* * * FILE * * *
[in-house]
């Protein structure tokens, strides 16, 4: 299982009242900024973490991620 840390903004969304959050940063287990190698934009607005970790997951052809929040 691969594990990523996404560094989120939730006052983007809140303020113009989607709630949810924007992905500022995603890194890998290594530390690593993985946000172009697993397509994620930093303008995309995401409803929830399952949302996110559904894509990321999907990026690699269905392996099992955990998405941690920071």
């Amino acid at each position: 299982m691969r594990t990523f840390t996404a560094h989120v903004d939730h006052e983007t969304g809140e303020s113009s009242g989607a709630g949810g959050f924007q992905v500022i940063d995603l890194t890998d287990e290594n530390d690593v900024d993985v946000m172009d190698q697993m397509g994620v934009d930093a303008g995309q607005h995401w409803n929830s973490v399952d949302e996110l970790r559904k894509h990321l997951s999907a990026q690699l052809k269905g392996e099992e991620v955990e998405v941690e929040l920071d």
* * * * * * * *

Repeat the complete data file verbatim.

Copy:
[in-house]
């Protein structure tokens, strides 16, 4: 299982009242900024973490991620 840390903004969304959050940063287990190698934009607005970790997951052809929040 691969594990990523996404560094989120939730006052983007809140303020113009989607709630949810924007992905500022995603890194890998290594530390690593993985946000172009697993397509994620930093303008995309995401409803929830399952949302996110559904894509990321999907990026690699269905392996099992955990998405941690920071």
């Amino acid at each position: 299982m691969r594990t990523f840390t996404a560094h989120v903004d939730h006052e983007t969304g809140e303020s113009s009242g989607a709630g949810g959050f924007q992905v500022i940063d995603l890194t890998d287990e290594n530390d690593v900024d993985v946000m172009d190698q697993m397509g994620v934009d930093a303008g995309q607005h995401w409803n929830s973490v399952d949302e996110l970790r559904k894509h990321l997951s999907a990026q690699l052809k269905g392996e099992e991620v955990e998405v941690e929040l920071d």